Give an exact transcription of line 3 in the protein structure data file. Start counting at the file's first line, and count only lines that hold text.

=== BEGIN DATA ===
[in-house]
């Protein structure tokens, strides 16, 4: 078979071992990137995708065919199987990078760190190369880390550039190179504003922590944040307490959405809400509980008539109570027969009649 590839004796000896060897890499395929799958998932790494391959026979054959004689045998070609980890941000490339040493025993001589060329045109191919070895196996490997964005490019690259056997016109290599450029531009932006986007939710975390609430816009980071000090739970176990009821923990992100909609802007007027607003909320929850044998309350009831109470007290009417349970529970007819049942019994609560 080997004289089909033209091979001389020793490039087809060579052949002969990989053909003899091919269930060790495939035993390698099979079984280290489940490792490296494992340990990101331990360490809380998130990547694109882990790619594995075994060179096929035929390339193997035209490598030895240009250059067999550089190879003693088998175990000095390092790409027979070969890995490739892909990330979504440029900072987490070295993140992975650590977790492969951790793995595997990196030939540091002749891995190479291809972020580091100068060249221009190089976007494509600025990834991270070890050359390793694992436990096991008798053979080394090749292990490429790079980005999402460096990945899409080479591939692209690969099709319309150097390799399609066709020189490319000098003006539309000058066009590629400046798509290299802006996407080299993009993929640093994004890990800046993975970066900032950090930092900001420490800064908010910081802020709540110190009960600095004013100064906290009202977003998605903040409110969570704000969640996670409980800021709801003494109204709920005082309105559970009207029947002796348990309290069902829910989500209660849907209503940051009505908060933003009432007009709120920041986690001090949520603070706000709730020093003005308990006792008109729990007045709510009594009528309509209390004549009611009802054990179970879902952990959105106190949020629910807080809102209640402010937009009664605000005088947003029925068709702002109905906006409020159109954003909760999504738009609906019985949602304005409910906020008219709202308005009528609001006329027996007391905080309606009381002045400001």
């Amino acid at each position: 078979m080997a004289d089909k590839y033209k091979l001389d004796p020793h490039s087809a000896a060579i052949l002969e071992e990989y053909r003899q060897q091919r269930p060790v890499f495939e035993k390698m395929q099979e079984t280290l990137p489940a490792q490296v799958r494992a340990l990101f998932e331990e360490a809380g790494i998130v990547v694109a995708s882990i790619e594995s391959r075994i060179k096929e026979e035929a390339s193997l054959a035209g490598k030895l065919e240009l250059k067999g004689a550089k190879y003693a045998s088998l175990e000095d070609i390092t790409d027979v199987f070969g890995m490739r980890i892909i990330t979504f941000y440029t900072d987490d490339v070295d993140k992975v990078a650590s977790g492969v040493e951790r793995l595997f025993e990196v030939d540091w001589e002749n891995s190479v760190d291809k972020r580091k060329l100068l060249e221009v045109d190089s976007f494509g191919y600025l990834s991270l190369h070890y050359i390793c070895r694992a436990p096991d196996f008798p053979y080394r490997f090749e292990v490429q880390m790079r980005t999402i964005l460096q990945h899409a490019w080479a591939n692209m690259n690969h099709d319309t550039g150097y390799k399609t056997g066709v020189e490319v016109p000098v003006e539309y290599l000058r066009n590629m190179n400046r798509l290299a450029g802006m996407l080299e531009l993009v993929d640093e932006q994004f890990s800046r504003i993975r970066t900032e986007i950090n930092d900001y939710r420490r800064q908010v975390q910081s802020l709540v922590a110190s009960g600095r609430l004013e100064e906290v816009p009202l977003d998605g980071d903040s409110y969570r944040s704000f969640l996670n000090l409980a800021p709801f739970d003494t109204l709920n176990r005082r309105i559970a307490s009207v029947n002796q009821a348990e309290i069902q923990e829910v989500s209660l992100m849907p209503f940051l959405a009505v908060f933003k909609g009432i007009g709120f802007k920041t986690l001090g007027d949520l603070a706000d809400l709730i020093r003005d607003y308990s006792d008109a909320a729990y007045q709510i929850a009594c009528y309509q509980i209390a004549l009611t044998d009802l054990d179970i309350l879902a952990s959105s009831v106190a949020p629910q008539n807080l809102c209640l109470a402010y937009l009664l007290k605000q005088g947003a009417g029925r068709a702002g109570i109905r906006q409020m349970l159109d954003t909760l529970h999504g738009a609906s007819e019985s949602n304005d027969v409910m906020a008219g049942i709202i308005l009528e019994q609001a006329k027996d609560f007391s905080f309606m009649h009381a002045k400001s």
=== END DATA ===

């Amino acid at each position: 078979m080997a004289d089909k590839y033209k091979l001389d004796p020793h490039s087809a000896a060579i052949l002969e071992e990989y053909r003899q060897q091919r269930p060790v890499f495939e035993k390698m395929q099979e079984t280290l990137p489940a490792q490296v799958r494992a340990l990101f998932e331990e360490a809380g790494i998130v990547v694109a995708s882990i790619e594995s391959r075994i060179k096929e026979e035929a390339s193997l054959a035209g490598k030895l065919e240009l250059k067999g004689a550089k190879y003693a045998s088998l175990e000095d070609i390092t790409d027979v199987f070969g890995m490739r980890i892909i990330t979504f941000y440029t900072d987490d490339v070295d993140k992975v990078a650590s977790g492969v040493e951790r793995l595997f025993e990196v030939d540091w001589e002749n891995s190479v760190d291809k972020r580091k060329l100068l060249e221009v045109d190089s976007f494509g191919y600025l990834s991270l190369h070890y050359i390793c070895r694992a436990p096991d196996f008798p053979y080394r490997f090749e292990v490429q880390m790079r980005t999402i964005l460096q990945h899409a490019w080479a591939n692209m690259n690969h099709d319309t550039g150097y390799k399609t056997g066709v020189e490319v016109p000098v003006e539309y290599l000058r066009n590629m190179n400046r798509l290299a450029g802006m996407l080299e531009l993009v993929d640093e932006q994004f890990s800046r504003i993975r970066t900032e986007i950090n930092d900001y939710r420490r800064q908010v975390q910081s802020l709540v922590a110190s009960g600095r609430l004013e100064e906290v816009p009202l977003d998605g980071d903040s409110y969570r944040s704000f969640l996670n000090l409980a800021p709801f739970d003494t109204l709920n176990r005082r309105i559970a307490s009207v029947n002796q009821a348990e309290i069902q923990e829910v989500s209660l992100m849907p209503f940051l959405a009505v908060f933003k909609g009432i007009g709120f802007k920041t986690l001090g007027d949520l603070a706000d809400l709730i020093r003005d607003y308990s006792d008109a909320a729990y007045q709510i929850a009594c009528y309509q509980i209390a004549l009611t044998d009802l054990d179970i309350l879902a952990s959105s009831v106190a949020p629910q008539n807080l809102c209640l109470a402010y937009l009664l007290k605000q005088g947003a009417g029925r068709a702002g109570i109905r906006q409020m349970l159109d954003t909760l529970h999504g738009a609906s007819e019985s949602n304005d027969v409910m906020a008219g049942i709202i308005l009528e019994q609001a006329k027996d609560f007391s905080f309606m009649h009381a002045k400001s």